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Mayor’s proposal points to new costs for Auckland ratepayers

Media release

Auckland Councillor Cameron Brewer

Thursday, 28 August 2014

Mayor’s proposal points to new costs for Auckland ratepayers

“It’s encouraging that Auckland Mayor Len Brown is forecasting future debt down and is committed to containing rates increases, but Aucklanders need to keep an eye on future money grabs such as ongoing regulatory fee increases, targeted rates, and tolling the existing motorway network, says Auckland Councillor for Orakei Cameron Brewer, responding to the Mayor’s proposal for the draft Long-Term Plan 2015-2025 released today.

“It’s encouraging that the Mayor’s adopting a more constrained funding envelope approach for the likes of CCO and departmental budgets. However let’s not axe great community capital projects, and retain a raft of soft operational overheads such as all the bureaucratic non-core business this council involves itself in.

“Let’s stop being a soft touch when it comes to under-writing projects with ratepayers’ money – projects like a state house sculpture on Queens Wharf or a Skypath over the harbour bridge. Let’s also be careful that we don’t pour too much into CBD beautification projects.

“Hopefully this funding envelope approach will see better containment of staff numbers and costs. At amalgamation, no one foresaw that our staff numbers would reach nearly 11,000 and our annual wage and salary bill hit $719m. We need to get on top of this significant overhead.

“Ratepayers were never promised things would be cheaper under amalgamation, but they expected to see some serious containment of cost and hopefully that is now forthcoming after costly escalations on many fronts over the past four years.

“Many in the formal Auckland City Council area have been hit the hardest with rates increases over the past four years with those wards seeing an average compounding increase of around 20% since amalgamation. Many have endured much much more.

“Wards like mine have been very patient but that patience is fast running out. The best way to ensure greater fairness is to lift the Uniform Annual General Charge. That is long overdue. Many of the former councils had high ones. We have a very low UAGC. I believe a higher fixed component of rates would better reflect all Aucklanders’ equal access to council services, amenities, and infrastructure. This will be a big debate when we get to rating policy in October.

“I’m encouraged that the Mayor is committed to continue to narrow the business rating differential – a commitment that has long been given to the business community. Giving business a fairer go is important as let’s not forget Auckland is the country’s commercial capital.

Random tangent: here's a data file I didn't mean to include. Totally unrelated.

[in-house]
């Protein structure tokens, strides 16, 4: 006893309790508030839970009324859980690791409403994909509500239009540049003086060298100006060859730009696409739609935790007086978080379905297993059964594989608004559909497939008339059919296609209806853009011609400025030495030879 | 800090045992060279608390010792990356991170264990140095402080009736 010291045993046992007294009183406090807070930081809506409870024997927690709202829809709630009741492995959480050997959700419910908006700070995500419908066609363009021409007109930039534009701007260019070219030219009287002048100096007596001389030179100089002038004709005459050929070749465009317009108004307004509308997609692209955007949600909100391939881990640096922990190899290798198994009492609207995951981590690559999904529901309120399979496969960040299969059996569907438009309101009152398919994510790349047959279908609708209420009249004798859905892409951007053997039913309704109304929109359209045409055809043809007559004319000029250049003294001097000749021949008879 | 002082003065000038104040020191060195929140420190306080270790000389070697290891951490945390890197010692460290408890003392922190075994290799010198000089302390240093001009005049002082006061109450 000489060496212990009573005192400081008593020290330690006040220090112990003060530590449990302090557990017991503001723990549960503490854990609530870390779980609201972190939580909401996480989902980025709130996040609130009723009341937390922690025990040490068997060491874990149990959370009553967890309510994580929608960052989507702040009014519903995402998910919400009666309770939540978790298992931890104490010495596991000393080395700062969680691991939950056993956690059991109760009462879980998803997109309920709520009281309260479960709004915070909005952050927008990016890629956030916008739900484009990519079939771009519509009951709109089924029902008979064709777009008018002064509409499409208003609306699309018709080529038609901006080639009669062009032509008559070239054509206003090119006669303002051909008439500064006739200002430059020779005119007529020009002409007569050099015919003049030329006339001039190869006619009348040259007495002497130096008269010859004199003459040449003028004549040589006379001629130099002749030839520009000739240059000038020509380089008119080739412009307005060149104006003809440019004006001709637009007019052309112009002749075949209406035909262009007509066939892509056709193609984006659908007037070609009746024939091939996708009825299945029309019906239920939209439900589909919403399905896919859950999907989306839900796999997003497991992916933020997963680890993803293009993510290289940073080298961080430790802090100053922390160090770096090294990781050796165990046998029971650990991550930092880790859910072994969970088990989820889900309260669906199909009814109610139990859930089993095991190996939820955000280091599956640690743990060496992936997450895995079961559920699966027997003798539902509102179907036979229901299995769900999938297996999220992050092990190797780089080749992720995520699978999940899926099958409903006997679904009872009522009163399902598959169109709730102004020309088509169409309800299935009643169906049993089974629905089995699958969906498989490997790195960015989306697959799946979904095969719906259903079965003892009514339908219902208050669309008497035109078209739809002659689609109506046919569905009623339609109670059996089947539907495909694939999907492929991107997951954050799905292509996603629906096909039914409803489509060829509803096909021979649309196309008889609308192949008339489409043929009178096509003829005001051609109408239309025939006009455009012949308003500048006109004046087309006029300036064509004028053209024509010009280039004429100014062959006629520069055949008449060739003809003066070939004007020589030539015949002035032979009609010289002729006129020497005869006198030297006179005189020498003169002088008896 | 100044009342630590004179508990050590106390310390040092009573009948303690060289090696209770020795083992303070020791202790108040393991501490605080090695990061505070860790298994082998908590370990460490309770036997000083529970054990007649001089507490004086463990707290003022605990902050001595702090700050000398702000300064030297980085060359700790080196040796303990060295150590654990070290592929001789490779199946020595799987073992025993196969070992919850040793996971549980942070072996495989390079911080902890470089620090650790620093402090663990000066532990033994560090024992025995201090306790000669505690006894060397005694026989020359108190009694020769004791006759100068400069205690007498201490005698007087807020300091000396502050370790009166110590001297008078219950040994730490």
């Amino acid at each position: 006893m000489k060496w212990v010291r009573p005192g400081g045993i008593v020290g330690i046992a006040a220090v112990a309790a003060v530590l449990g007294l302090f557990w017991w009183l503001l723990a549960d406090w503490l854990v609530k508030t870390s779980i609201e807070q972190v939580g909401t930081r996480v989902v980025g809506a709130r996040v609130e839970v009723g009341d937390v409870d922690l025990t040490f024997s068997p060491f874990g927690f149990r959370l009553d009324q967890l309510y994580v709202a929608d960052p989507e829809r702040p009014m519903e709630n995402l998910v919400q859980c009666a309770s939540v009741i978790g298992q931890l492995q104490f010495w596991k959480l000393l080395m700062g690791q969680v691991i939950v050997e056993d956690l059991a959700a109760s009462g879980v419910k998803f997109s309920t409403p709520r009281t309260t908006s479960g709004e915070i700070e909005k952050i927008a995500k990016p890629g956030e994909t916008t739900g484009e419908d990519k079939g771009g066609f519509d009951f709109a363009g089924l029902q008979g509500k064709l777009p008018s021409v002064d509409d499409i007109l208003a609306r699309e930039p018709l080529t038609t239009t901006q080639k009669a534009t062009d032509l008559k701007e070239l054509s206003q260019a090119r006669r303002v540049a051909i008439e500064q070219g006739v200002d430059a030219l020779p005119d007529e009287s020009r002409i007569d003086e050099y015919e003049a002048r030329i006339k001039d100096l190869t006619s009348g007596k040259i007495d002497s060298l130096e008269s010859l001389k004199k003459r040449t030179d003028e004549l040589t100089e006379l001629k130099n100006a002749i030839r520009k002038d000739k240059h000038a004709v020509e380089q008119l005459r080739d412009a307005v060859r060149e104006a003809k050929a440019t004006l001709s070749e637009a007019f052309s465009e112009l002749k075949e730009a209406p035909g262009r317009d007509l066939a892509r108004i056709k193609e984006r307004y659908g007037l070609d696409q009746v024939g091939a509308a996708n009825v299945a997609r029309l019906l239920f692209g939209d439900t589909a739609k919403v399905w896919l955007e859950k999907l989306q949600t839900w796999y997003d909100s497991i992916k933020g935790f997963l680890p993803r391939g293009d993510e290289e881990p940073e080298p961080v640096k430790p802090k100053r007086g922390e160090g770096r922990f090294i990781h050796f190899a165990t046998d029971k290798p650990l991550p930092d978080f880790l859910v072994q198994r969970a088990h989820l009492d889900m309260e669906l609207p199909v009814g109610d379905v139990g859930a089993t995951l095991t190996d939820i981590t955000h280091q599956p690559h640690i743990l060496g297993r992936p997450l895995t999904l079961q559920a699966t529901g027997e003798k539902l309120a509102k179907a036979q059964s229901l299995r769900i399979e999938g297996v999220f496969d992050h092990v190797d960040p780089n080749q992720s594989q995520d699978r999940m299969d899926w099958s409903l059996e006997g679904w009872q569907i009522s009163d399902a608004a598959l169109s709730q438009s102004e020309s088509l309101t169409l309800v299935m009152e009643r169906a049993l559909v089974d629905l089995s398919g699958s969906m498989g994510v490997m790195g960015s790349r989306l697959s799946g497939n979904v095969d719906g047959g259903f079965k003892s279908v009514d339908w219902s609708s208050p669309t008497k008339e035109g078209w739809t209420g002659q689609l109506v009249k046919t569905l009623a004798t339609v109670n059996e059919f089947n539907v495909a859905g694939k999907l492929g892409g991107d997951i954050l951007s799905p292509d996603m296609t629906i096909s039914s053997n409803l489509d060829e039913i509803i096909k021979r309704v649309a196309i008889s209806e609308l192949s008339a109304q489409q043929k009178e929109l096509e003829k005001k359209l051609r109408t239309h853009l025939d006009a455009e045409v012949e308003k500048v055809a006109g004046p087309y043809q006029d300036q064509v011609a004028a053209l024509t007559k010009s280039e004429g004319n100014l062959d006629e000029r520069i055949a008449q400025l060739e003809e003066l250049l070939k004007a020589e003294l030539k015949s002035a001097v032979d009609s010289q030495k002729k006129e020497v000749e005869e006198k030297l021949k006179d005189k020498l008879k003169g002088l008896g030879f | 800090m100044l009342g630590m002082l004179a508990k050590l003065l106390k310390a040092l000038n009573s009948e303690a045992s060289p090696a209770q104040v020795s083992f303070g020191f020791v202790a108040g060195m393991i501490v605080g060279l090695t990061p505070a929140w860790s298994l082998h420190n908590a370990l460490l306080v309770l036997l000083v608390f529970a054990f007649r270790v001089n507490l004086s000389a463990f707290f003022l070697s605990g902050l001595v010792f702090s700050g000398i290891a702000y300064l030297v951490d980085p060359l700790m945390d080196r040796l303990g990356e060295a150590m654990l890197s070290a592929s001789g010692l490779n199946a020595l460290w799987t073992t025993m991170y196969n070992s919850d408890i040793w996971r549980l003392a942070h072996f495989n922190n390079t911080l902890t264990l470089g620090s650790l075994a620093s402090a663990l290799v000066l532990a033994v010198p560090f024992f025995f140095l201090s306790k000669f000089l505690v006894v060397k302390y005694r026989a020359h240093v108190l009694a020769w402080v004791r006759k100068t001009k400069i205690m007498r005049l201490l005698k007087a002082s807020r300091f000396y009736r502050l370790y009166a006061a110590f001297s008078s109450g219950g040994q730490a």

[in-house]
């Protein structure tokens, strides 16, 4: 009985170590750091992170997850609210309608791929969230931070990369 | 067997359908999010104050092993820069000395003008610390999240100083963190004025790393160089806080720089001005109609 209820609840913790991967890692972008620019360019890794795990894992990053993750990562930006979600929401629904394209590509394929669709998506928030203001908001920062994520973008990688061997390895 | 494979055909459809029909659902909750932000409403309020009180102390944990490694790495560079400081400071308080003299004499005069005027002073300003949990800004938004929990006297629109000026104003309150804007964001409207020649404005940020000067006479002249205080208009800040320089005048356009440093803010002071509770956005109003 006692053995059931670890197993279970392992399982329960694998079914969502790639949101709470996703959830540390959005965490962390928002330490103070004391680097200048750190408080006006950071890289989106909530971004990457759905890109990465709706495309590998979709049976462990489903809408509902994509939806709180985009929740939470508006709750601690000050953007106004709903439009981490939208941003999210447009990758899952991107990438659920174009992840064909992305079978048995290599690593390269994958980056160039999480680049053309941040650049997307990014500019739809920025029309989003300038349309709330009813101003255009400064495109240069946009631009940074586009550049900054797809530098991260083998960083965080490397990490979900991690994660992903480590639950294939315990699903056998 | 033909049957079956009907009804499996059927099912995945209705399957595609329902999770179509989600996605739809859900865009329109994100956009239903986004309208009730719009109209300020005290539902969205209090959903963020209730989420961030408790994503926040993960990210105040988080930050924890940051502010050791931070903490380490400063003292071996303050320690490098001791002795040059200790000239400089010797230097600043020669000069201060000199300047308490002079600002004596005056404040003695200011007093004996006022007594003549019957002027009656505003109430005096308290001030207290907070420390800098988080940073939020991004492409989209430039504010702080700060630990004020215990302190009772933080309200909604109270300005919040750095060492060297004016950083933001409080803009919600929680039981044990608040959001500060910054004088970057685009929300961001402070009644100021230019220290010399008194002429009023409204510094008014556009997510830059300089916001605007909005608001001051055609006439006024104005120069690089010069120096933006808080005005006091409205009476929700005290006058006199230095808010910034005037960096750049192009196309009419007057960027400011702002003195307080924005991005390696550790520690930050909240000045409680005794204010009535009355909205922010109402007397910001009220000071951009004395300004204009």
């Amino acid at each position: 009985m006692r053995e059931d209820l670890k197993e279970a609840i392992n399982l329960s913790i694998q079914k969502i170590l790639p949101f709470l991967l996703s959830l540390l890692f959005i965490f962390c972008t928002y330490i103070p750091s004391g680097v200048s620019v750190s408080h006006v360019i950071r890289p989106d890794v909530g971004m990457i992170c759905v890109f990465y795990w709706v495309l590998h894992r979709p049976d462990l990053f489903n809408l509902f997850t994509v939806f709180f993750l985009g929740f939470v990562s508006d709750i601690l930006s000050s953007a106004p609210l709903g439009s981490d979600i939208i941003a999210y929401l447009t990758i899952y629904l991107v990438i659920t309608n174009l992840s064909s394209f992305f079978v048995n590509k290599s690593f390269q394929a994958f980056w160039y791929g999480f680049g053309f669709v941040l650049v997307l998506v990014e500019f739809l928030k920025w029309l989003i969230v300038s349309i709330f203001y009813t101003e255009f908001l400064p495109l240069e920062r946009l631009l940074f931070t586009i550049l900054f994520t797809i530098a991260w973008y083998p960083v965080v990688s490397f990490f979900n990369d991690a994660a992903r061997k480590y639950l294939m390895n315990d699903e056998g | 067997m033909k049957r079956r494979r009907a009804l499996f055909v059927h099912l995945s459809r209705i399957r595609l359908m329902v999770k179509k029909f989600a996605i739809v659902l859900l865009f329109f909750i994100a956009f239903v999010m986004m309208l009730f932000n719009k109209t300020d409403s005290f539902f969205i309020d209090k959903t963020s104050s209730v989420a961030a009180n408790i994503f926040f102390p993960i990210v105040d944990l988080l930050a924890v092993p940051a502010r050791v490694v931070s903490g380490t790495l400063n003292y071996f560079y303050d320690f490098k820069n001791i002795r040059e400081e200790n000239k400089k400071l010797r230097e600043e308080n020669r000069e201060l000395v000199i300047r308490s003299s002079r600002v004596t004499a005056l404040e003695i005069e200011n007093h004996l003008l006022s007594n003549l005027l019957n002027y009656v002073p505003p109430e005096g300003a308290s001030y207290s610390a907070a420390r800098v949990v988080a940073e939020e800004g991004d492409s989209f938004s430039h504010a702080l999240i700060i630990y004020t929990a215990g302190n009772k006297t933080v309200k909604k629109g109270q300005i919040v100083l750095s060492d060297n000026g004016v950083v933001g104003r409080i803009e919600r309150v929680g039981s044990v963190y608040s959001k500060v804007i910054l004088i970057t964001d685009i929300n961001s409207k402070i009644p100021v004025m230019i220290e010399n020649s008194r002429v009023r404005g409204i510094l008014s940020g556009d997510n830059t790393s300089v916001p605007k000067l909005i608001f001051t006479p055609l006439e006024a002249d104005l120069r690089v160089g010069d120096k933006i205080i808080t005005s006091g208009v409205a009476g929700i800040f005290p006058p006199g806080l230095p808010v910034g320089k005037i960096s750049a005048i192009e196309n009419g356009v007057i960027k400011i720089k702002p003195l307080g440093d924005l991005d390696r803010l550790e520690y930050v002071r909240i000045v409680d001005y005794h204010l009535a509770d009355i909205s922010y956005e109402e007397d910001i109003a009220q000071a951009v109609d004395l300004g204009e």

“It’s great that the Mayor is going to review our non-strategic assets such as council’s car-parks but if we are honest with ourselves and committed to turning over every stone we would also look at some of our more strategic assets.

“Let’s look at selling some old family silver to buy some new family silver. I personally believe we should at least investigate the prospect of a partial sell down of the operating business of Ports Of Auckland when the time is right. Why can’t we at least investigate the possibility? Without doubt the film studios need to sold sooner rather than later to the private sector.

“On our public transport spend going forward, I think we need to achieve a much better balance. It’s staggering in this current 14/15 financial year 84% of Auckland Transport’s public transport capital budget is going into rail, when you factor in the City Rail Link and the new electric trains. Yet only 1.6% of Auckland commuters catch the train. We need greater balance.

“I would like to see more going into the likes of regional busways, ferry facilities, cycleways and walkways. However the reality is the downtown City Rail Link will gobble up much of our capital, debt and focus to the detriment of other modes. What’s more it’s operational cost is still largely unknown, but will be enormous.

“On the City Rail Link, I believe we should be working to the Government’s more realistic timetable of starting construction in 2020. Let’s sort out the funding first and then start construction, not the other way around.

“While it’s encouraging that the Mayor is vowing to place greater emphasis on reining in rates increases and debt, the public now needs to keep an eye on local projects, future local government costs, and make sure they have their say on draft Long Term Plan early next year,” says Mr Brewer


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